Anonymous Coward | more than 3 years ago | (#35131274)

Was it all that safe in government hands?

When it is in private hands and someone gets hurt, the 'enlightened left' will dust off their "Corporate Greed" accusation book, thrown extensively at BP, to call for an endless series of conflicting demands. All leading to taking money away from the investors.

Re:Safe? (-1, Flamebait)

MrKaos (858439) | more than 3 years ago | (#35131652)

Was it all that safe in government hands?

When it is in private hands and someone gets hurt, the 'enlightened left' will dust off their "Corporate Greed" accusation book, thrown extensively at BP, to call for an endless series of conflicting demands. All leading to taking money away from the investors.

blah...blah...blah...blah...blah...blah...blah...blah...blah...blah...blah...blah...

Re:Safe? (1)

catmistake (814204) | more than 3 years ago | (#35131456)

Space is deadly dangerous in all but the hands of God and perhaps Hollywood, so of course not.

Big RC tugs (1)

paiute (550198) | more than 3 years ago | (#35131084)

Convert them to unmanned drones. Save money by removing the life support systems.

Re:Big RC tugs (1)

RockoTDF (1042780) | more than 3 years ago | (#35131168)

I like this....would make a nice reusable transport system for carrying up big stuff.

Re:Big RC tugs (3, Interesting)

sznupi (719324) | more than 3 years ago | (#35131322)

Payload to orbit of STS is in the range of quite a few other launchers. Nothing "nice" about system which ends up more expensive than them, and wastes ~90 tons of mass to LEO on airframe.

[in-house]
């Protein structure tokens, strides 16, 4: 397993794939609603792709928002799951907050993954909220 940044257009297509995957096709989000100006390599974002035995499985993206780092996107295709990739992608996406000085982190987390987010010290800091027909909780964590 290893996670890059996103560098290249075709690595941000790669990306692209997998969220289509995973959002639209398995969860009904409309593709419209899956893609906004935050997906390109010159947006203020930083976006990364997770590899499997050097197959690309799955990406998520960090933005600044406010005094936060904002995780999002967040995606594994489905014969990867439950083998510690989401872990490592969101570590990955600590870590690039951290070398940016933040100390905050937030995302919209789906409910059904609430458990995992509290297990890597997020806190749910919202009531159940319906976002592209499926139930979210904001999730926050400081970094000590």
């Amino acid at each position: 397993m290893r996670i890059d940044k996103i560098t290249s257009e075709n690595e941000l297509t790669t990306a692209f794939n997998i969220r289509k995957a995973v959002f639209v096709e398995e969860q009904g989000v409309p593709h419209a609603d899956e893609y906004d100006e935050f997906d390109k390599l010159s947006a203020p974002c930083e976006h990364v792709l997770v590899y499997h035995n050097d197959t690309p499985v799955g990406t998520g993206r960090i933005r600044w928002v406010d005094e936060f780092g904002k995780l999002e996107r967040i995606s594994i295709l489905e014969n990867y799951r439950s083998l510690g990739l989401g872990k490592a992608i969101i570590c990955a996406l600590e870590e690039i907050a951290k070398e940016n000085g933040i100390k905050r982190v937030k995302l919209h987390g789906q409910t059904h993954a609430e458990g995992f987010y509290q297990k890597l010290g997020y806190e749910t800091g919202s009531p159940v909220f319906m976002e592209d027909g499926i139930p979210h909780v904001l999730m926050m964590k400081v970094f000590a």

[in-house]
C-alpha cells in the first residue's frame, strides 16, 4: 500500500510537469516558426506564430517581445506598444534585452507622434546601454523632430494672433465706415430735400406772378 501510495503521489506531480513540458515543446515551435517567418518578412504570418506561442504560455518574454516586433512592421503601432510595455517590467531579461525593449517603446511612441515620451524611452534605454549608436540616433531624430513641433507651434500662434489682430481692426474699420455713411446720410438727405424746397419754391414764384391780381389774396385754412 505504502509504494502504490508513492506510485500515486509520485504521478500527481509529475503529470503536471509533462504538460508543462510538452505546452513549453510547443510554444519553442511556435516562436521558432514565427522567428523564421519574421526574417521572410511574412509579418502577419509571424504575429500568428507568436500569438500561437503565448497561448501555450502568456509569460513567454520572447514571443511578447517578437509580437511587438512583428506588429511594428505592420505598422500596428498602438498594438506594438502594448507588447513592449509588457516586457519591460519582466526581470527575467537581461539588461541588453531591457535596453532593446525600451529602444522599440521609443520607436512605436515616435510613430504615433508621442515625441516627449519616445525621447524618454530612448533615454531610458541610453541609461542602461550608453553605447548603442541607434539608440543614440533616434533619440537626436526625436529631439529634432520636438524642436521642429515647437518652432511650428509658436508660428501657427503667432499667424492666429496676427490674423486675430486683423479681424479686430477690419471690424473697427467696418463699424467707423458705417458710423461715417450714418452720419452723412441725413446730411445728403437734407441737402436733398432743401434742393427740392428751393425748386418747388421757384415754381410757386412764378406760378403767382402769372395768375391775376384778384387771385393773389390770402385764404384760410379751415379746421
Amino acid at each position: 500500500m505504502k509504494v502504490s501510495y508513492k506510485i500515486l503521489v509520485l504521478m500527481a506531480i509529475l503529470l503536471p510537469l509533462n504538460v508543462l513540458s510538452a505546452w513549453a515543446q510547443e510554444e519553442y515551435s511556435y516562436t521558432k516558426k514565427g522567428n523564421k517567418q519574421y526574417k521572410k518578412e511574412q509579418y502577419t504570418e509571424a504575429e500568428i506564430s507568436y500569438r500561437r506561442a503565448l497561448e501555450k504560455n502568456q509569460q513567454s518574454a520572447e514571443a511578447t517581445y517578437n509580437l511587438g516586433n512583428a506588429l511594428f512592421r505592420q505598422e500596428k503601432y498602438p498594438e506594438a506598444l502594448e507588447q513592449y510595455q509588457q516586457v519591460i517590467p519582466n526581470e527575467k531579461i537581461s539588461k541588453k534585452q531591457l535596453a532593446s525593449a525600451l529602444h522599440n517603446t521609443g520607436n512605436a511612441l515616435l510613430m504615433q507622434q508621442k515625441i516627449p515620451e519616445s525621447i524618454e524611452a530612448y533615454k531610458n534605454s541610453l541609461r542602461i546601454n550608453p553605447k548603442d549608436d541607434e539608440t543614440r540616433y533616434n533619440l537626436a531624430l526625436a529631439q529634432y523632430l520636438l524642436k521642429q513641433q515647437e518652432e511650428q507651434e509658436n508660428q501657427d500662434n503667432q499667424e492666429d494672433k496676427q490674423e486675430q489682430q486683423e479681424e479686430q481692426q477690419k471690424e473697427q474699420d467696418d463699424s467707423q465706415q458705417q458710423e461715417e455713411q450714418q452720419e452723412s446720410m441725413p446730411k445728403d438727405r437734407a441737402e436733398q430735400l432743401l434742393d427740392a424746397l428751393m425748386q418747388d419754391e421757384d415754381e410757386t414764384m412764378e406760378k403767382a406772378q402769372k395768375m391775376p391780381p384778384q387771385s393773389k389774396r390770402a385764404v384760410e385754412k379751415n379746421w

Re:Big RC tugs (2)

TooMuchToDo (882796) | more than 3 years ago | (#35131186)

Ahh! You mean like the Boeing X-37B:

http://en.wikipedia.org/wiki/Boeing_X-37 [wikipedia.org]

Hell of a craft. All the pros of the shuttle, with none of the cons.

Re:Big RC tugs (3, Informative)

sznupi (719324) | more than 3 years ago | (#35131282)

...and boosted to orbit as a payload of expendable launcher (with Russian main engine, to boot)

Re:Big RC tugs (1)

icebike (68054) | more than 3 years ago | (#35131466)

How does a Delta II or Atlas V qualify as a Russian Main Engine?

Re:Big RC tugs (2)

sznupi (719324) | more than 3 years ago | (#35131708)

Fine: Soviet, basically - better? (really, next time, before replying, check what one of the rockets that you mentioned (and the only which lifted X-37 so far) uses as its main engine...)

Re:Big RC tugs (1)

LWATCDR (28044) | more than 3 years ago | (#35131244)

I doubt you would save much by removing Life support. You may gain a bit of payload.
Making it a UAV would be pretty easy. It is already FBW so adding the control system would be pretty easy.
Boeing has a bunch of cost saving improvements that where never funded that they could probably apply if they didn't have to make it man rated. Things like removing the APUs and replacing them with electrical systems.

Re:Big RC tugs (1)

DigiShaman (671371) | more than 3 years ago | (#35131806)

It's not the life support hardware in of itself that would save money in payload space. It's not having to spend that time testing and verifying *safe* functionality of said life support hardware. That's where the real money will be saved.